Education and training for members, elected representatives (directors/trustees), CEOs, and employees help them effectively contribute to the development of their cooperatives. Communications about the nature and benefits of cooperatives, particularly with the general public and opinion leaders, help boost cooperative understanding.

6. Cooperation Among Cooperatives
By working together through local, national, regional and international structures, cooperatives improve services, bolster local economies, and deal more effectively with social and community needs.

7. Concern for Community
Cooperatives work for the sustainable development of their communities through policies supported by the membership.

Our Values

As a member of Touchstone Energy Cooperatives, TCEC also subscribes to the four core values that are the foundation of service to our members. The four values are:


couple looking at machine


We offer state-of-the-art technology to better serve members with cutting-edge programs. We forge relationships with members through educational events, web conferences and ongoing communications.


district 9 meeting photo of members and trustee


Since members own co-ops, they have a say and help chart the course for the business. Every member has an equal voice in running the enterprise. Co-op business is conducted through a locally elected board of directors and an annual meeting where policy is proposed and voted on by members, each having one vote.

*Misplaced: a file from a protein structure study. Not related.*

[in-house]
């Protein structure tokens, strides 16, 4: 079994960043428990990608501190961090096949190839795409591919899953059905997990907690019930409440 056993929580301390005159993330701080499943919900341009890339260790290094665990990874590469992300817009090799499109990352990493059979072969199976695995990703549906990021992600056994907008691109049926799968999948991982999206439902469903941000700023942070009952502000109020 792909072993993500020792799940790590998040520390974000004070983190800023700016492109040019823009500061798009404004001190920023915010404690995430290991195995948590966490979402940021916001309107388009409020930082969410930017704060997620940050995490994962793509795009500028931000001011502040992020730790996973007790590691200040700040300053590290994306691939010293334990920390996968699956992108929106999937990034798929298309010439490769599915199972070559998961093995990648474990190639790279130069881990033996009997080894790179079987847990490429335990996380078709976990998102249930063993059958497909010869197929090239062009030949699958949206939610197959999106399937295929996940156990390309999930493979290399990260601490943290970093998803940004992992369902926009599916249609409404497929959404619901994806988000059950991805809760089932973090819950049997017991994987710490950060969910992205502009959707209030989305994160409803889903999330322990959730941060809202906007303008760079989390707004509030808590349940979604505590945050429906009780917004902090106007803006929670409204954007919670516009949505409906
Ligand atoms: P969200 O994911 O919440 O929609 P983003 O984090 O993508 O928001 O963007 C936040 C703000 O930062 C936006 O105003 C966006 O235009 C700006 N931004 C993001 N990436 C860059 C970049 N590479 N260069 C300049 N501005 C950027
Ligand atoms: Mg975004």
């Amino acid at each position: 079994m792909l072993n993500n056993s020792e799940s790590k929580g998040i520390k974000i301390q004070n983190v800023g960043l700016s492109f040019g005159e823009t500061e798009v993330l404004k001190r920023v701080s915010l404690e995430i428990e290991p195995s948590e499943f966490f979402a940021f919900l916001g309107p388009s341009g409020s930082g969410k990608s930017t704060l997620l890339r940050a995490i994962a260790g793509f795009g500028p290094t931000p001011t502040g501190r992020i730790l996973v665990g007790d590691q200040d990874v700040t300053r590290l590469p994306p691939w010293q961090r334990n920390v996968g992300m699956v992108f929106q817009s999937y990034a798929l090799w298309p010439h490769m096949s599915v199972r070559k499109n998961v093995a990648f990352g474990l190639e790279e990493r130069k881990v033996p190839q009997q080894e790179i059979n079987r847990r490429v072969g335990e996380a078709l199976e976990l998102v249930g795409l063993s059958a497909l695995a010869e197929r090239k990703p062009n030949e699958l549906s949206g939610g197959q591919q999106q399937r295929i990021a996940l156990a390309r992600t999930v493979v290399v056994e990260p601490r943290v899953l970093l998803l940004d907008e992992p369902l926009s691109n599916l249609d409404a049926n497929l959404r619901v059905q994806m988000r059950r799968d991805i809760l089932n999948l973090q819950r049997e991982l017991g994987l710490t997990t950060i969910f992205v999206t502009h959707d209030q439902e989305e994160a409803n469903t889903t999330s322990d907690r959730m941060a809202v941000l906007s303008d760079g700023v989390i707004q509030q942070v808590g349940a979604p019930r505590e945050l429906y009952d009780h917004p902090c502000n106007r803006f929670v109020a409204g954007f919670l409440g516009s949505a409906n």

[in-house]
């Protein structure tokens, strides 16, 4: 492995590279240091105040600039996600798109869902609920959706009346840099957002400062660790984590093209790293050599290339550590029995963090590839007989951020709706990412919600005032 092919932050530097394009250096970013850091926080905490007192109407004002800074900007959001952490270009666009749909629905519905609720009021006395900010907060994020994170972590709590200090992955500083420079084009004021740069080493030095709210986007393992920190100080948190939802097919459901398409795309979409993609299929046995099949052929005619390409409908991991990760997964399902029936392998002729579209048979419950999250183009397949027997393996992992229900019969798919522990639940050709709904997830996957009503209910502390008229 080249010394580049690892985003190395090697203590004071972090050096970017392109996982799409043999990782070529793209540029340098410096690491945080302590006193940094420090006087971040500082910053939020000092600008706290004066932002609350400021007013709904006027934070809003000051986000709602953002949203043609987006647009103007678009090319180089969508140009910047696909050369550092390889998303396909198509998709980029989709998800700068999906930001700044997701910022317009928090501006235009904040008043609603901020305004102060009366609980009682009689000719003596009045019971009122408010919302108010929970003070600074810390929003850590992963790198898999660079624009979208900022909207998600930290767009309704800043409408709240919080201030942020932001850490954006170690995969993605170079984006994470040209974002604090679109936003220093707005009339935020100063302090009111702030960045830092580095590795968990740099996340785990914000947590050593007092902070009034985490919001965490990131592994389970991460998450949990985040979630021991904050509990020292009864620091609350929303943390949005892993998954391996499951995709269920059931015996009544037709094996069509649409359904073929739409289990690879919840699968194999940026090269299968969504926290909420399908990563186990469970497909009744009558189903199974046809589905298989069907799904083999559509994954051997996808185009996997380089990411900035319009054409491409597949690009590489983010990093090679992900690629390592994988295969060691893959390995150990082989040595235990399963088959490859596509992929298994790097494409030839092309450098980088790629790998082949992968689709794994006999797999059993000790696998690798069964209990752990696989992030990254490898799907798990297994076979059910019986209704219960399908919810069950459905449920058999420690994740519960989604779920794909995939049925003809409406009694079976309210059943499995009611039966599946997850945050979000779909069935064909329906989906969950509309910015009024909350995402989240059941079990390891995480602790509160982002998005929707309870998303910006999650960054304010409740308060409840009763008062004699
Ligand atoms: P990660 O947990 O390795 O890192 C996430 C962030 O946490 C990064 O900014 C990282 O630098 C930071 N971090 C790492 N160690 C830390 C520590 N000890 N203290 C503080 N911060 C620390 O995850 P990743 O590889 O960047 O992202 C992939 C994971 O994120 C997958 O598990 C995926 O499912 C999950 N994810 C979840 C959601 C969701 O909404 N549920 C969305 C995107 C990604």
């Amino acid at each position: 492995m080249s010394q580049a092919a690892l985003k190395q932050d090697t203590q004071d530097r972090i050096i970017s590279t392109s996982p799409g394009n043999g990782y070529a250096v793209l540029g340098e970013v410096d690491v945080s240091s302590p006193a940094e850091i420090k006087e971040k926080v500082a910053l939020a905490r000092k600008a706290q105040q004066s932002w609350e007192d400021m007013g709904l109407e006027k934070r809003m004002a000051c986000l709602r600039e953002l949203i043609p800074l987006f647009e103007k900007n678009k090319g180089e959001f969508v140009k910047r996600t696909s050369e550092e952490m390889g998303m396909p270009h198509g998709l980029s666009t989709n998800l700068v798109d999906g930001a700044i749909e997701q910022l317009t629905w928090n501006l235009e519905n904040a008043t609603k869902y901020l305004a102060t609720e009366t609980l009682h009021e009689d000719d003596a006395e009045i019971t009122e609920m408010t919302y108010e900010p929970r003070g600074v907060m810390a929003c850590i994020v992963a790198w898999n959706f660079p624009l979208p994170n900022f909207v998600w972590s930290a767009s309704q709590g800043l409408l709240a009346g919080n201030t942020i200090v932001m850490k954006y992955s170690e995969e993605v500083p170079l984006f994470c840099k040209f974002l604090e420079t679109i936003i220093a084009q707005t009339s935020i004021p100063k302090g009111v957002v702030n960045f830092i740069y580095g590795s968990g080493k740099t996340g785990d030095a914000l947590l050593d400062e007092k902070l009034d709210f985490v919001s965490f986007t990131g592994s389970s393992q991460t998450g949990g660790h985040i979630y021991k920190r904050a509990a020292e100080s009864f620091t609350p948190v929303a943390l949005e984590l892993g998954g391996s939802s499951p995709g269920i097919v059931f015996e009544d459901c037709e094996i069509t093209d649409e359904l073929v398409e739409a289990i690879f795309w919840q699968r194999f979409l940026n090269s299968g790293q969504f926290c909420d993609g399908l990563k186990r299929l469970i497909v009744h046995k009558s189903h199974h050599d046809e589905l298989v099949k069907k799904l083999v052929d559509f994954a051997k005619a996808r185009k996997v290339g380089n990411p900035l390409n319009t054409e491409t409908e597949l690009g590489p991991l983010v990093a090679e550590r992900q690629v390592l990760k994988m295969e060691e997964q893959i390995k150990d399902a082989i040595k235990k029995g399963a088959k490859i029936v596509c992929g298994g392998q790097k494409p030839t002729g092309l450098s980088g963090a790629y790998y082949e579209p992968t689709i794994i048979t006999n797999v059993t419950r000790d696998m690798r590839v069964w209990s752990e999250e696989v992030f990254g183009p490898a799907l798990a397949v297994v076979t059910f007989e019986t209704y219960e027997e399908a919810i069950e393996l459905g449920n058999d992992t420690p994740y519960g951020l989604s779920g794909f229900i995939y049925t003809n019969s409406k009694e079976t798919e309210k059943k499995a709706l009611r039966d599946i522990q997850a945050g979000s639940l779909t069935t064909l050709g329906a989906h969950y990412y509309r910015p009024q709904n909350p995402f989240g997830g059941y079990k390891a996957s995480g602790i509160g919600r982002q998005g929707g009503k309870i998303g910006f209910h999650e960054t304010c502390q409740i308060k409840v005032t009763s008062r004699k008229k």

trucks in field


Members first. Every day. That’s the power of membership. Not for-profit electric cooperatives deliver energy to members at the cost of service, this differs from investor-owned utilities that distribute profits to investors not necessarily to those it serves.

Commitment to Community

2023 Future Innovators

Commitment to Community

We work to improve the quality of life in our communities. We donate time, energy and resources to charities, schools and community events and take a leadership role in community development projects.

TCEC Timeline Highlights


Nine individuals form Tri-County Electric Cooperative


Acquired town of Hooker
First billing to 479 residents of Hooker


Acquired seven other Panhandle towns serving rural areas of three counties


Cimarron County added to TCEC service territory


Snow storm in March 23


Winter storm on October 30


Acquisition from Southwestern Public Service - Added Beaver, Boise City, Guymon, Texhoma, Oklahoma and Elkhart, Kansas to TCEC's service area.


Ice storms in late December 2006 and early January 2007


Oklahoma's First Community Solar
New headquarters, 995 Mile 46, Hooker, Oklahoma


GridLiance acquires approximately 40 miles of TCEC's transmission assets


Winter storm in January
Spring blizzard late April, early May


FEMA rebuild started and expected to continue for four years


TCEC celebrates 75 years of service to members
Coronavirus (COVID-19) pandemic affects lives and disrupts business


Operation Round Up program launched in January
Deep Freeze or Winter Storm Uri SPP Rotating Outages in February
TCEC Board Advisory Collegiate Delegate Program and Scholarship established in May